USEREVIEW 123 (Capsule): Fire Monster

Shaylyn Schwieg/ June 14, 2023/ Book Review, Capsule Review

Anita Lahey (writer) & Pauline Conley (illustrator)
Fire Monster (Palimpsest Press, 2023)
ISBN 978-1-99029-337-5 | 220 pp | $29.95 CAD | BUY Here


Fire Monster is an incredible blend of art forms — in this graphic novel, writer Anita Lahey and illustrator Pauline Conley collaborate to blend poetry with illustration and sometimes music to create a fictional retelling of the 1976 Main-a-Dieu, Nova Scotia wildfires. It details the generational effect the natural disaster had on the town’s community. In Lahey and Conley’s version of the story, the town believes that the fire was started by a young boy and his friend. Years later, when the boys have grown up, the tragedy still looms over their community.

The fire not only lingers in the residents’ minds but also creeps around the community, having taken the form of a devil-like creature in Conley’s illustrations. This supports the characters’ perspectives of the fire being a malicious entity rather than an impartial force. It draws on the human need for a cause or reason for things — when the town can’t blame the fire monster, they blame the boy. If neither can be blamed, where can they store their hurt? In the end, the community deals with their collective trauma by coming together: through the reunion of families, forgiveness of the boys blamed for the fire and addressing their grief.

Fire Monster represents Lahey’s and Conley’s debut as a collaborative team. Their work in combining poetry and illustration excellently highlights both art forms, bringing them together in a way that allows both to shine.

Recommended excerpt:

‘Chapter Five: Bird’s Eye View’ exemplifies some of the interesting techniques used in this graphic novel. In this chapter, the reader is brought back in time before the main timeline of the story, to the Sunday mass before the wildfires struck. It begins with an insert of newspaper clippings from the Main-a-Dieu Foghorn that discusses the effects of the disaster on the local birds and the citizens’ perceptions of them via reported bird sightings. This is a really interesting way to convey so many different perspectives in a story at once without interrupting the flow of the work. I love how it also maintains the tone a real newspaper might have. Then there is the last mass held in the community’s old church before it caught fire and burned down. The fire monster is pictured lurking — the book’s main motif making an appearance. There is also the involvement of the surrounding ecosystem and the perspective of actual animals in the area which speaks to the book’s involvement not only in examining the town’s community but also the environment around the town.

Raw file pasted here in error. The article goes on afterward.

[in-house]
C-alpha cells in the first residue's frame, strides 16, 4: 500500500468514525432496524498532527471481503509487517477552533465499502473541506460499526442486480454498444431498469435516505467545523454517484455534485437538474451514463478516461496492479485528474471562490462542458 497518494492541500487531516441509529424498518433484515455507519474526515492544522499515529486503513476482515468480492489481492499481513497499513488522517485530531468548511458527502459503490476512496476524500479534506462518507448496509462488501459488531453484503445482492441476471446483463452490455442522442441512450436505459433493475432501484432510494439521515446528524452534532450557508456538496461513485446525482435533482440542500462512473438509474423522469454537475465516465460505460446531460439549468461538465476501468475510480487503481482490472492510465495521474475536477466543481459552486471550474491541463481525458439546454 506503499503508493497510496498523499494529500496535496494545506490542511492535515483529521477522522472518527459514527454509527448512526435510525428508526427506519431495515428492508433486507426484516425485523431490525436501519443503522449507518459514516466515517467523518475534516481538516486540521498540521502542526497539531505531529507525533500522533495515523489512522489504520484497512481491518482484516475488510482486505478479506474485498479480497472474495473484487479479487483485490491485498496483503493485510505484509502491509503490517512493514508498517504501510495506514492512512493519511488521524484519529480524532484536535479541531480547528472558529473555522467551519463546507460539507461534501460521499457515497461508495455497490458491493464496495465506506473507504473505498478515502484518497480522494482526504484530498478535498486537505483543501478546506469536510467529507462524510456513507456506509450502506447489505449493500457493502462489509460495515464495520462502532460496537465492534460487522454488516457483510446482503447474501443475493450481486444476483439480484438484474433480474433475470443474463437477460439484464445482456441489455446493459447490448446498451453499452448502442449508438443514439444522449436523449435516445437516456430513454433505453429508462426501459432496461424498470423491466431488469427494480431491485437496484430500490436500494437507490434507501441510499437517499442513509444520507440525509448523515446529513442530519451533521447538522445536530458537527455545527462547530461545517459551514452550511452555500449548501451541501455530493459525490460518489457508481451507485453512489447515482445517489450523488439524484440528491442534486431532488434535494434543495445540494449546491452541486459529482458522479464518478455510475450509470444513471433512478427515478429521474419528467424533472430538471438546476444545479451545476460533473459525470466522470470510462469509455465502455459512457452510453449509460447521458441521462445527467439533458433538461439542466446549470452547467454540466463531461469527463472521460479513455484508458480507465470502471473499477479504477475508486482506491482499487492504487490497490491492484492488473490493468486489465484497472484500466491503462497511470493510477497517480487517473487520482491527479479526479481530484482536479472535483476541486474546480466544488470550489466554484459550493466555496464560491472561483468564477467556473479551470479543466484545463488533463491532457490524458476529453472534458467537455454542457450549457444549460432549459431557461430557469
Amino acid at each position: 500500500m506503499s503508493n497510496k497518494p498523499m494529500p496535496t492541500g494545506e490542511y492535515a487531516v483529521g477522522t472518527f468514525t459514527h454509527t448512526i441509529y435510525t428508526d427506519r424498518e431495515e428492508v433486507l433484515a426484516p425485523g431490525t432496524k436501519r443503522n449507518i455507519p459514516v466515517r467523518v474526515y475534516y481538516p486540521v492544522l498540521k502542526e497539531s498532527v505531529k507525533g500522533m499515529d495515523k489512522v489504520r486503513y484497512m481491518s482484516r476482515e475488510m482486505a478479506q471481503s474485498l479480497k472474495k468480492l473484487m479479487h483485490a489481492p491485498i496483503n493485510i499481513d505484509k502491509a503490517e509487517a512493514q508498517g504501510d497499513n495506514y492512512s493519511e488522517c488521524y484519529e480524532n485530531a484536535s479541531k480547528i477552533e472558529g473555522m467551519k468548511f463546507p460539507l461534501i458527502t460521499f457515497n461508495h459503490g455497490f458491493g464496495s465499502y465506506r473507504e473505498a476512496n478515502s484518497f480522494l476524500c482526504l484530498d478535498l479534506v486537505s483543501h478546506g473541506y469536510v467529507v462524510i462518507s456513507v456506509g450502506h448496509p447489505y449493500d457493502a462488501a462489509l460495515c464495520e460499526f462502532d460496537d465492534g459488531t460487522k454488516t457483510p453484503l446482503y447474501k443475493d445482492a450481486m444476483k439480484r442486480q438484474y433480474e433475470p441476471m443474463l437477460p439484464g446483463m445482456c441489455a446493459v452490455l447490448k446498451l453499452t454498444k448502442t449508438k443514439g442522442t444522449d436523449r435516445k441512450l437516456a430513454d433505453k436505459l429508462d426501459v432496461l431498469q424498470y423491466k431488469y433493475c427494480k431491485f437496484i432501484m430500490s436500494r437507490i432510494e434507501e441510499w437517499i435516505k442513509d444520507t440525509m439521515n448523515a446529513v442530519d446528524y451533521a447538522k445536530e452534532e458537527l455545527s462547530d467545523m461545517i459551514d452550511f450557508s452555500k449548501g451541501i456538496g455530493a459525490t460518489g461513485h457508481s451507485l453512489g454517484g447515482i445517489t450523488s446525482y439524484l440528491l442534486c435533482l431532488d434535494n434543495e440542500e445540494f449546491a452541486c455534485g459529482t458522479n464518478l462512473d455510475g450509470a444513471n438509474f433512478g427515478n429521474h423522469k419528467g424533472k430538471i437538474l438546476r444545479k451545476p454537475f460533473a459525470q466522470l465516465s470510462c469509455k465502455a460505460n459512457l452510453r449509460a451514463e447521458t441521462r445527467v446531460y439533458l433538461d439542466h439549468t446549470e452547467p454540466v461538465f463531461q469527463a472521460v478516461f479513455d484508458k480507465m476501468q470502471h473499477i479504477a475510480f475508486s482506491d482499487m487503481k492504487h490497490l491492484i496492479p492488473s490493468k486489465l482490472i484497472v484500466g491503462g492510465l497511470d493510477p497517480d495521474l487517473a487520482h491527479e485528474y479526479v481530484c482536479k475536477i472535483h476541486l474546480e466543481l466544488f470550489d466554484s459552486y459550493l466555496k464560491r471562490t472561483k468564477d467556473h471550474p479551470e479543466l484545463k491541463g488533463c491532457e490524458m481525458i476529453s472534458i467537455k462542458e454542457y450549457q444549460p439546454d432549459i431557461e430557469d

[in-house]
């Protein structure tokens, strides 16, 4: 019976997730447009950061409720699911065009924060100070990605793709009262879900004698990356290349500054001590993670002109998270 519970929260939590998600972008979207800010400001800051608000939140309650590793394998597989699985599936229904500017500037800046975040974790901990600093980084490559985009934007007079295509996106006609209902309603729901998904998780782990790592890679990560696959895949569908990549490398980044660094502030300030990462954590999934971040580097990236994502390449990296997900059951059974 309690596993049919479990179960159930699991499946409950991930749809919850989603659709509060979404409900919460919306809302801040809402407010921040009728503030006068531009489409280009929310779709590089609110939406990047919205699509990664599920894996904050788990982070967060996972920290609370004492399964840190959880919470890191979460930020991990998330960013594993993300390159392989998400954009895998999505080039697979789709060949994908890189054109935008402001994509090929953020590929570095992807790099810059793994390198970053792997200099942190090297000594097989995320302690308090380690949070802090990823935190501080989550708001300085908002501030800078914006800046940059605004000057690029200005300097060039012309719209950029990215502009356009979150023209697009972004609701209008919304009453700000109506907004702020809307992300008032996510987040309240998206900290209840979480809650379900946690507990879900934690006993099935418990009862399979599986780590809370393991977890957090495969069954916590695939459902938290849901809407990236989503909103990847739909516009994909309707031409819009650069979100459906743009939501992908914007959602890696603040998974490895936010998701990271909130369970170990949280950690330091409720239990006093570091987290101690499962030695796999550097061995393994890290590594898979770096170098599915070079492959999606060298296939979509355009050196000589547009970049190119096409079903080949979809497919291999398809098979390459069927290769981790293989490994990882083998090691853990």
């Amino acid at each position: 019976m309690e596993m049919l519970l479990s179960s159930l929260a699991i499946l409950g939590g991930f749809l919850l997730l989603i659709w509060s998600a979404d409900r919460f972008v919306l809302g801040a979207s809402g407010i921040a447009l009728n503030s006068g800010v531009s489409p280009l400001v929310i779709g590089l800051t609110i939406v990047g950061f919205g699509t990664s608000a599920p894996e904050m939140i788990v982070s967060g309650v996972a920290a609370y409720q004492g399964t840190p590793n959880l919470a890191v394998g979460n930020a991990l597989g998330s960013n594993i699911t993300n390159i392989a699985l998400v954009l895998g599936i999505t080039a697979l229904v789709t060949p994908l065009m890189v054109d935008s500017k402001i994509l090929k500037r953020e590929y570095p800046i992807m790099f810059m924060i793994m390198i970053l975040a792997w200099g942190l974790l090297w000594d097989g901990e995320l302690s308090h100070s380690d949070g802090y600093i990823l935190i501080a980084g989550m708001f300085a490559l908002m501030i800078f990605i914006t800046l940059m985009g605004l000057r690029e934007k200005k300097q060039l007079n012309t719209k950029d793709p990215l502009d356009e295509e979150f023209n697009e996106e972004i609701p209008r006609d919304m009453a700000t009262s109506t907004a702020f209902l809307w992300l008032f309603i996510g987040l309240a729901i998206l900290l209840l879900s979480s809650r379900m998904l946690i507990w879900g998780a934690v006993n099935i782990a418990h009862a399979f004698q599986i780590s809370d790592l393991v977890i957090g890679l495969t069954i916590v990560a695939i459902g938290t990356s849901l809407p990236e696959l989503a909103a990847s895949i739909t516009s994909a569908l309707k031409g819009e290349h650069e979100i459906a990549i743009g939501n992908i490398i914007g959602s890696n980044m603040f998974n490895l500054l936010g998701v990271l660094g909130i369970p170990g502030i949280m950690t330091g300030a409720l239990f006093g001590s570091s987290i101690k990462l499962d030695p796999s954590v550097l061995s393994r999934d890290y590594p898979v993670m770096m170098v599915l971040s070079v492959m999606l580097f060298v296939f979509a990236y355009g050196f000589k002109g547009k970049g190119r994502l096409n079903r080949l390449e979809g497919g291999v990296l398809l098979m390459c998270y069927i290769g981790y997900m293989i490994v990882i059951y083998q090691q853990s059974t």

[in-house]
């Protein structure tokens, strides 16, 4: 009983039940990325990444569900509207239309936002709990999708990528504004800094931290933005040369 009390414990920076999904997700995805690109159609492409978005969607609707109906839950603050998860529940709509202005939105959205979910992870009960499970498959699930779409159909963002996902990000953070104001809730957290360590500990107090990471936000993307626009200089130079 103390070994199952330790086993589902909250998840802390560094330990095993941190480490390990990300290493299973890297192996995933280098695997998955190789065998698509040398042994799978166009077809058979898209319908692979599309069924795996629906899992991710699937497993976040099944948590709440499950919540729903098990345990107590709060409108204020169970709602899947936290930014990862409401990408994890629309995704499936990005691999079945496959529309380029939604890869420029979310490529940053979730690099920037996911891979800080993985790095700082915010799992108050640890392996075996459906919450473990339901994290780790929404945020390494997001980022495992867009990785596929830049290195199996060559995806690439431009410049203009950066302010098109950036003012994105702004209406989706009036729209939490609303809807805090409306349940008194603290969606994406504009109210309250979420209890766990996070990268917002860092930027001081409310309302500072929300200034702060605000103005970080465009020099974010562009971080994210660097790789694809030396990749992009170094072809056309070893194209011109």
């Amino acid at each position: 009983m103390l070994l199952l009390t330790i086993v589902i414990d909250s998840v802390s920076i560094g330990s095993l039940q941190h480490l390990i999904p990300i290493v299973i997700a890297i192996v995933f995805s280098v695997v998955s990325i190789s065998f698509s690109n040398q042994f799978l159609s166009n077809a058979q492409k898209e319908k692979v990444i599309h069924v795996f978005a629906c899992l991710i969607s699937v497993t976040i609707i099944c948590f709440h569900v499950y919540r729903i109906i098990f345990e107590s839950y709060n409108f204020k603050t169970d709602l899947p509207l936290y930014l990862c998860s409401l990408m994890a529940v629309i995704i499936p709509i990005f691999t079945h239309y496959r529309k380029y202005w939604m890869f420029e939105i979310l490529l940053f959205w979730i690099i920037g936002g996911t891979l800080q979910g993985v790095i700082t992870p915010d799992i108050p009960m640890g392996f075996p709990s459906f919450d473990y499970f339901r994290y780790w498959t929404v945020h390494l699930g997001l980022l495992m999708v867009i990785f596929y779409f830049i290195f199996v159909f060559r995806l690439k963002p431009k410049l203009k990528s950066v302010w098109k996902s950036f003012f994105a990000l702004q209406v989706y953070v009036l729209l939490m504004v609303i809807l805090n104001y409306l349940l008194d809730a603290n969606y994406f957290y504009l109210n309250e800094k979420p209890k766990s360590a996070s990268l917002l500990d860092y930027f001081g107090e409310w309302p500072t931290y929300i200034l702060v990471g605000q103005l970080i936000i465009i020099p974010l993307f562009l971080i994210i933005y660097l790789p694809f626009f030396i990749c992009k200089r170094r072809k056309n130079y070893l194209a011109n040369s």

Shaylyn Schwieg is a writer and reviewer from Brampton, Ontario. Currently she works as the Events and Communications Intern at The Ampersand Review, and studies Creative Writing & Publishing at Sheridan College. She enjoys exploring different writing genres and basking in the beauty of others’ writing. More:
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